Remember: Start with a lighter weight or no weight at all if you’re new to the exercise. Focus on proper form over lifting heavy. With consistent practice, back extensions can become a valuable tool for improving your squat strength and overall fitness.

4. Ab Rollout

Ready to take your squats to the next level? Look no further than the ab rollout! This exercise strengthens your core in a unique way that directly translates to better, safer squats.

Why it matters:

  • This exercise trains your core to resist your back from rounding under heavy loads, like a squat bar.
  • Both extending and rolling back work your core muscles, leading to better overall development.
  • Choose from barbells, ab wheels, or stability balls to keep your core routine fresh.

Here’s how to do:

  • Kneel tall: Grab your chosen equipment and kneel with your back straight and shoulder blades open.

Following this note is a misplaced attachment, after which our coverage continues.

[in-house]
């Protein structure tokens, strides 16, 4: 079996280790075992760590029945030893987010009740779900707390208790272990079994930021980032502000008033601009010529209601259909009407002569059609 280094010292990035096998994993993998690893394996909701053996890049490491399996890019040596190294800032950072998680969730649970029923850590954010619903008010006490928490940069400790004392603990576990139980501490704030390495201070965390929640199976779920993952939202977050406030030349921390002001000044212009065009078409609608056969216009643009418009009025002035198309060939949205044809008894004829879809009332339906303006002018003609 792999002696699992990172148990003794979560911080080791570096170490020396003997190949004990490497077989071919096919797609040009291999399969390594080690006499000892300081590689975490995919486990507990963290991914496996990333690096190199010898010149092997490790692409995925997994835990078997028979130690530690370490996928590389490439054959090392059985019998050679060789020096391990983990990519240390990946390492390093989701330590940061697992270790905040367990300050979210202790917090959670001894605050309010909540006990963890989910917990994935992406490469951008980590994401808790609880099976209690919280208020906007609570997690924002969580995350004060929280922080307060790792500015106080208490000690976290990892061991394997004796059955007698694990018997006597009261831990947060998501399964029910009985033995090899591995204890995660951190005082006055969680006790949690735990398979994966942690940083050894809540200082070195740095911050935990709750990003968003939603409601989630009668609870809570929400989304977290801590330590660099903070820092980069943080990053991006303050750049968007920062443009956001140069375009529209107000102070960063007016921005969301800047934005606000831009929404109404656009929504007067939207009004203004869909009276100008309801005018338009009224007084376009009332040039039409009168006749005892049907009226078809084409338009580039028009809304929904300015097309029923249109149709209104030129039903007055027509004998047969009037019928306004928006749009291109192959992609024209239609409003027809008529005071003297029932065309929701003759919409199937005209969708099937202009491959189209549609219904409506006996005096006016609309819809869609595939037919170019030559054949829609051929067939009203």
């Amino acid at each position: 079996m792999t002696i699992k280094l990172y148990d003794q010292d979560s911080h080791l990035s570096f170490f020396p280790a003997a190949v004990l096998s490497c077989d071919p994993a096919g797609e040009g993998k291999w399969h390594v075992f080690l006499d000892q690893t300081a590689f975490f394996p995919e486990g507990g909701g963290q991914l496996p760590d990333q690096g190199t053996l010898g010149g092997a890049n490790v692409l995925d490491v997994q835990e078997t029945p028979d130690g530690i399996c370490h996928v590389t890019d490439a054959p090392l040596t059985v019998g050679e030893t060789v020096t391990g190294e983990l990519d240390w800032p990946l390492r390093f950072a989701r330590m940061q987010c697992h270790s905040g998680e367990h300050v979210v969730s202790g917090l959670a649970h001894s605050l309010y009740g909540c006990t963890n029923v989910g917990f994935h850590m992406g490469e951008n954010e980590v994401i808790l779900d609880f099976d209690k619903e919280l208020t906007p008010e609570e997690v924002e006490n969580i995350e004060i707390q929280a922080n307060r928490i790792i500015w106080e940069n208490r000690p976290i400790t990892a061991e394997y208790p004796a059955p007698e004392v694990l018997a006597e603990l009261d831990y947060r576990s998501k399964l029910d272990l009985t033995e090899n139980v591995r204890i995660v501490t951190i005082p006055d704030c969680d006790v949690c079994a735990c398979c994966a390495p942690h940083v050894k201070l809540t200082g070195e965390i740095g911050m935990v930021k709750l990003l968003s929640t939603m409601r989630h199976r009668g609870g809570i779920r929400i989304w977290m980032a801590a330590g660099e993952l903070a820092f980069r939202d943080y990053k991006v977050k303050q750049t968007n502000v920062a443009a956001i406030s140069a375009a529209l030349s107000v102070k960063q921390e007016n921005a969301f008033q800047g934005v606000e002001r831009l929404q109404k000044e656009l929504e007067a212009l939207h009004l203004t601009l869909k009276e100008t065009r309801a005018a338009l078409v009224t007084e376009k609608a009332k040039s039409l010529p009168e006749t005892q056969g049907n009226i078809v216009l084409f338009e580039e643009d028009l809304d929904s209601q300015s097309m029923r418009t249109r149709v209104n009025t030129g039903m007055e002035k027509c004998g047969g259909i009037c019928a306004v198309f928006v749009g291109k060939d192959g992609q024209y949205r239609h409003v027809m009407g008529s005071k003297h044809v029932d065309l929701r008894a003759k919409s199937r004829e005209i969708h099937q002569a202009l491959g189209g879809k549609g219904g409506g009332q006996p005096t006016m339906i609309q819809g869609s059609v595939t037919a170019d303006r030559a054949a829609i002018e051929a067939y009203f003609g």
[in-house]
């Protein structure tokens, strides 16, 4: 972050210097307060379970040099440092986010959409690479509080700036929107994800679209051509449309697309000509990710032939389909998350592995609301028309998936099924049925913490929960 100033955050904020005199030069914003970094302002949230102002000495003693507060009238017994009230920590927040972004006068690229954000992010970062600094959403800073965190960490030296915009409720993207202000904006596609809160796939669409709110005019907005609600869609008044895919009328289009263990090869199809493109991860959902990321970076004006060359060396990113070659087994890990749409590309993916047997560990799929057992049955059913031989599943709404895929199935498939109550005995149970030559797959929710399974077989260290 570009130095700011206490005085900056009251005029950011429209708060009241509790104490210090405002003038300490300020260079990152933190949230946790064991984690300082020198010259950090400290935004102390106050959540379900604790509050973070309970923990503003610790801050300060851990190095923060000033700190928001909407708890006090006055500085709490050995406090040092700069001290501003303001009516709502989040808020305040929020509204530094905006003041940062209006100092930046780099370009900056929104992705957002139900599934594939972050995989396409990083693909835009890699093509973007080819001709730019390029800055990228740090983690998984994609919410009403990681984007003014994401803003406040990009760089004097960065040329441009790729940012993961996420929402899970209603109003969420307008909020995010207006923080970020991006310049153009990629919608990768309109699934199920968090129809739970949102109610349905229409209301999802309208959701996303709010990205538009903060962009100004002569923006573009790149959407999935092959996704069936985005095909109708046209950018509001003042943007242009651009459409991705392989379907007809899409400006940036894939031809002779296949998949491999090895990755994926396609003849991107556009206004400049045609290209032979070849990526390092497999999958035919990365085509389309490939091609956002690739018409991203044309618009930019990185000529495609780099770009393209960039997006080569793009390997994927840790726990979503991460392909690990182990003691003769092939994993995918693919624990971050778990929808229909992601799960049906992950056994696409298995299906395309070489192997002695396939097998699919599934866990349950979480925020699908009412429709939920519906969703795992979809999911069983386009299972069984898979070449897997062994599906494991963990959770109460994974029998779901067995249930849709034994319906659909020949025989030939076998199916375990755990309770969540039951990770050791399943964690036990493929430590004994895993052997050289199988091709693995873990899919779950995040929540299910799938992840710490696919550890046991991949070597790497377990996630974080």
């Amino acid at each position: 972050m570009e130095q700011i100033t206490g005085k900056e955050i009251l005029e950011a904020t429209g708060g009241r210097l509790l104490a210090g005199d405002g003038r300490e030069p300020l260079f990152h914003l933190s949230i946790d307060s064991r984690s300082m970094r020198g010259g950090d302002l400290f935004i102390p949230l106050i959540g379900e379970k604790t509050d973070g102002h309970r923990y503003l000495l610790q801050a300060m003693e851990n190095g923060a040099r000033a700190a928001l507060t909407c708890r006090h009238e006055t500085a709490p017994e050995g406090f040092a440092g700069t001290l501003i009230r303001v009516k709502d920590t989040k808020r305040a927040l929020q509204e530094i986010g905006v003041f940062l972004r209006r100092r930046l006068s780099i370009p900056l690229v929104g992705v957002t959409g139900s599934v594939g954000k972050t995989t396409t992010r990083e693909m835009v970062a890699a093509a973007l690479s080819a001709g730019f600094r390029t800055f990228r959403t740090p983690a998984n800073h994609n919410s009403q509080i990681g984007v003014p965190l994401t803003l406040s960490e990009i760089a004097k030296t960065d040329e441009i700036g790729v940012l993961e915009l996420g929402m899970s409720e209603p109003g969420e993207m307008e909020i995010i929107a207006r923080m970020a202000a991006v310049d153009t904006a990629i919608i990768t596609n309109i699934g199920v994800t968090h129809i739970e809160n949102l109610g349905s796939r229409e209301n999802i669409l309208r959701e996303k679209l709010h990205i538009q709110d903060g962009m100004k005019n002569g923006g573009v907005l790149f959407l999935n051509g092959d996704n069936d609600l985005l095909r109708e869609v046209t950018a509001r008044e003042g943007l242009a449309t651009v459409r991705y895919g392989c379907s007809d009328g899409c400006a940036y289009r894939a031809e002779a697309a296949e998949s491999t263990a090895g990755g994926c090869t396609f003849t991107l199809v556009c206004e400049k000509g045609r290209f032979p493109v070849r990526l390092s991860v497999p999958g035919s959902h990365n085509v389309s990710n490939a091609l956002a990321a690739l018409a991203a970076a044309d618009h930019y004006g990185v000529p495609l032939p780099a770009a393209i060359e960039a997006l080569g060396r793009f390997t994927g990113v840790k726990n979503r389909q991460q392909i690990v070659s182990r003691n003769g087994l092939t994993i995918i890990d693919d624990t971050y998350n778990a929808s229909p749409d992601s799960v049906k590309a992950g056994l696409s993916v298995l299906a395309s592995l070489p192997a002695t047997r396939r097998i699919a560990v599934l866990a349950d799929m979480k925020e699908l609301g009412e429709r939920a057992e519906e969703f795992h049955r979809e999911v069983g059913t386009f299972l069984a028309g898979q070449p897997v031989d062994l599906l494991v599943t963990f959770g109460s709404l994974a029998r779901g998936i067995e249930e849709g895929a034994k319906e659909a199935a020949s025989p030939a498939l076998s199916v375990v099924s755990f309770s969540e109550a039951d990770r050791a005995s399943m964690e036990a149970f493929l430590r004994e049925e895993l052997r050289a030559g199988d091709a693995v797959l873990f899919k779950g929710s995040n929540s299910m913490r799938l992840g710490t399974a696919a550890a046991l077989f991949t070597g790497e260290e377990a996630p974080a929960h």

• Engage your core: Tuck your hips slightly and brace your abs like you’re about to be punched.
  • Roll out: Slowly extend your torso forward, keeping your lower back flat and chest close to the ground. Control the movement – don’t let your body go limp.
  • Roll back: Squeeze your core and pull yourself back to the starting position.
  • Repeat: Do 10-15 reps for 2-3 sets.

Start slow and light, focusing on proper form over heavier weights. With consistent practice, the ab rollout will become a core staple for powerful and safe squats!

5. TRX Y 

Squatting heavy? Your upper back is key! It keeps your spine in check and prevents your squat from turning into a “good morning.” Plus, a strong back creates a stable platform for the barbell.

The TRX Y targets your shoulder muscles, especially the upper traps and rhomboids, leading to better mobility and posture.

Why it stands out:

  • Hits your upper back from a different angle for well-rounded development.
  • Strengthens your rhomboids and traps for better shoulder mobility and stability.

Here’s how to do it:

  • Grab the TRX handles firmly. Step closer or further from the anchor point depending on how challenging you want it.
  • Keep your shoulders relaxed and down.